Pai Hsien-yung: Chinese literature: Literature in Taiwan after of these writers, such as Pai Hsien-yung, author of Yu-yüan ching-meng (; Wandering. I Lived, I Lost, I Remembered: Individual Responses to National Memory in Mu Xin 木心 and Pai Hsien-yung 白先勇. Wu Meng 鄔蒙. The University of British. Webcast sponsored by the Irving K. Barber Learning Centre and hosted by the UBC Department of Asian.


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An emeritus professor pai hsien yung East Asian languages and cultural studies at UC Santa Barbara, Pai is considered one of the greatest living writers of Chinese fiction and an author of seminal works of Chinese modernism.

All events are free and open to the public. In addition to his writing, Pai pai hsien yung known for his scholarly research and literary activism.

Prof. Pai Hsien-yung's talk - Category: A Talk with Prof. Pai Hsien-yung

Following a catered lunch, Pai will participate in two roundtable discussions about his films. The continuity hinted at in Fong Fong's last letter is consequently weakened.


Both stories show individuals making different choices in response to the personal disruptions wrought by national turmoil. While Chen Yin and others try to reconcile themselves to the discontinuity and live in the present, Li T'ung struggles to maintain her integrity.

Li also lives at a much faster tempo, an accelerated version of the story of her generation. The weight of this temporal pai hsien yung hits home in the reaction of Li T'ung's pai hsien yung to the news of her death, which C.

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Hsia has called 'one pai hsien yung the best' scenes 'in modern Chinese fiction for its firm, concrete realization of pathos unaccompanied by a trace of sentimentality. Li T'ung's destiny is their own, and in her anxious fight against time, she outpaced them all, dooming them to repeat her suffering in slow motion.


In 'Fong Fong', the process is reversed. Fong Fong, unlike Li T'ung, lives at the same pace as her generation.

紐約客 by Pai Hsien-yung

Like many young people, she is sent to a faraway province to work on a farm, and during the Cultural Revolution she is relocated again to the remote northeastern province of Heilongjiang where she starts a family, is allocated a banal job and bears children.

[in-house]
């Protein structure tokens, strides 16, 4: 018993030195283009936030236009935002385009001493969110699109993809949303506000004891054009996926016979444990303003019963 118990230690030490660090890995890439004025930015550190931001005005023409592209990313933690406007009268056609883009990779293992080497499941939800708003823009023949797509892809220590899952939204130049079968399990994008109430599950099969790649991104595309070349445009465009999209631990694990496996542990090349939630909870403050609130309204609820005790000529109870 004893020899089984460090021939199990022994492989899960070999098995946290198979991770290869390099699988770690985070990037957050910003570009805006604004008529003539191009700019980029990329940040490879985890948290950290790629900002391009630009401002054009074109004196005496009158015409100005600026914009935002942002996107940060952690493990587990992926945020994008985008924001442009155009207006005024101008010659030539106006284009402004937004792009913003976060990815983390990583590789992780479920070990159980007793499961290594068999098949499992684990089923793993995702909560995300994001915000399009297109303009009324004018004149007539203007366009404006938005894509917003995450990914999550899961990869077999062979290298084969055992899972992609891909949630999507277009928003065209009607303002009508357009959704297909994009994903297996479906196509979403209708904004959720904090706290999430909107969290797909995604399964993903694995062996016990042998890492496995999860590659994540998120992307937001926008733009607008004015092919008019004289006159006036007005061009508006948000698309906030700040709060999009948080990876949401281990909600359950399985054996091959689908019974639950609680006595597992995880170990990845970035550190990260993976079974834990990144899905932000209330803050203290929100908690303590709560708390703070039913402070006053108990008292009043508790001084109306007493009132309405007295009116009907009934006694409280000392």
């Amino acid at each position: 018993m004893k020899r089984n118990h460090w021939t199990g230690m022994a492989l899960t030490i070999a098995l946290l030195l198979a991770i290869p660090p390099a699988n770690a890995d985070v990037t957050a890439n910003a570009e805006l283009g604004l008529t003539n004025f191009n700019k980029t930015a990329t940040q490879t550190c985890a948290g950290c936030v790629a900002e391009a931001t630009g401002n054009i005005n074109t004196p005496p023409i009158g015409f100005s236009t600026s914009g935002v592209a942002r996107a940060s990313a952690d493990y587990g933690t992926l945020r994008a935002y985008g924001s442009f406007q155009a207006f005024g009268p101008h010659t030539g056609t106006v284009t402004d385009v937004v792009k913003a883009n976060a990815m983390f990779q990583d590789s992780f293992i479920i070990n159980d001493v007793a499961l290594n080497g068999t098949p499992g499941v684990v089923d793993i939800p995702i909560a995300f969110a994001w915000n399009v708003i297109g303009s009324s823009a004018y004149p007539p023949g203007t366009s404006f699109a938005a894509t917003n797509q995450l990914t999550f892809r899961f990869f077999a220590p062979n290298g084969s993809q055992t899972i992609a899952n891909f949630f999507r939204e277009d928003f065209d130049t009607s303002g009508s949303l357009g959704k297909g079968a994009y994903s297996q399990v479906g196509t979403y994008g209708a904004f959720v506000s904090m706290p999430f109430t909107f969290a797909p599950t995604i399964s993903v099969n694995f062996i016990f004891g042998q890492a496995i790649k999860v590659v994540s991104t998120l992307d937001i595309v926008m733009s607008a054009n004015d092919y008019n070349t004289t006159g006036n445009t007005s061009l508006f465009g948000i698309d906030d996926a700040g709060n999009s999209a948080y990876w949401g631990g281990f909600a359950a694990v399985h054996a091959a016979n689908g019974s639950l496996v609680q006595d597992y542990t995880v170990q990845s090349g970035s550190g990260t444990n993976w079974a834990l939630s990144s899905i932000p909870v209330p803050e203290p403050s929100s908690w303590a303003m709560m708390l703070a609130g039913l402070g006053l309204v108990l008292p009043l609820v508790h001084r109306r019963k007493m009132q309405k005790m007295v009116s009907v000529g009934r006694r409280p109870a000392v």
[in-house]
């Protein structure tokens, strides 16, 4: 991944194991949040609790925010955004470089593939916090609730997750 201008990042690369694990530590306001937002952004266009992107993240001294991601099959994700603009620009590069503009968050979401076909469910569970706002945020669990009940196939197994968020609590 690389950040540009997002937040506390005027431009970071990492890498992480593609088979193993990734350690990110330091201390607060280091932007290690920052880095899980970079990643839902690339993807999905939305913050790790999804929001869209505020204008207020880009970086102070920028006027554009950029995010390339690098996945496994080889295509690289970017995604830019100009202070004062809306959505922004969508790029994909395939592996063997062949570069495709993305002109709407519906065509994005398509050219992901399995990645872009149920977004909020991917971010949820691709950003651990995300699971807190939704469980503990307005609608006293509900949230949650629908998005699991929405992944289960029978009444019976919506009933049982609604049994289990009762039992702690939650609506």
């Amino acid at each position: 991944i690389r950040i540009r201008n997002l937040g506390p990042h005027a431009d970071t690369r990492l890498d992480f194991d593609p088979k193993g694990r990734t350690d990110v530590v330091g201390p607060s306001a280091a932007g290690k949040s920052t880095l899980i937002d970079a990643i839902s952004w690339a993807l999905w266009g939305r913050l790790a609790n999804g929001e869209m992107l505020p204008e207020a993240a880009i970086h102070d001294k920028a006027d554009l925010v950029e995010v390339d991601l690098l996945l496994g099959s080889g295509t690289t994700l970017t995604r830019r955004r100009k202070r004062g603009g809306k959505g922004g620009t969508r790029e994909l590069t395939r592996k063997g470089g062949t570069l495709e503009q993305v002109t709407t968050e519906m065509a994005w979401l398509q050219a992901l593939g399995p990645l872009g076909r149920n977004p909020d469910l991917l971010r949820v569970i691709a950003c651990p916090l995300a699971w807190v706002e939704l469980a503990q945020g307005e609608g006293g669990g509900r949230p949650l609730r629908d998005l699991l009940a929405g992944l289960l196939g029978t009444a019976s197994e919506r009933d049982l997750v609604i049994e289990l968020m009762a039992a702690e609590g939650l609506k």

From the narrator's perspective, the discontinuity between who she is and who she was is unbearable, but her response is apathetic; she accepts her reality and allows it to transform her. Notably, Fong Fong first strikes the musician as an object of sexual desire during the time she works on the farm.

Far from destroying the delicate pai hsien yung student, farm work brings out her womanly beauty and sexual energy. The supposed 'bad' time has resulted in a joyous and desirable change in her.

In pai hsien yung last meeting after the Catastrophe, the garrulous, old Fong Fong tells her saga in an impassive manner, her self-narrative and appearance conforming to the class stereotype.


Once again, she lives at peace with the 'bad' time; indeed, no time is 'good' or 'bad' for her. Fong Fong's discontinuous identity troubles the musician, but she is in accord with the community, pai hsien yung with her time.

Modern Master

The musician presents himself, in sharp contrast to Fong Fong, as a stable subject through time. He summarizes his misfortune in the Catastrophe in a brief paragraph, presenting only a minimal narrative of his sufferings: We learn that he not only regained his former social status, but has won pai hsien yung.

His self-impression is confirmed by Fong Fong, who is shocked that that the musician is still alive and still looks young: However, this continuity is not something the musician takes delight in. The utopian vision of 'New Men' and a 'New Nation' celebrated by the Communist regime has made rupture a prevailing factor both in the national narrative and in individual life, as those who are 'still' pai hsien yung 'same single selves' are now the ones marginalized.

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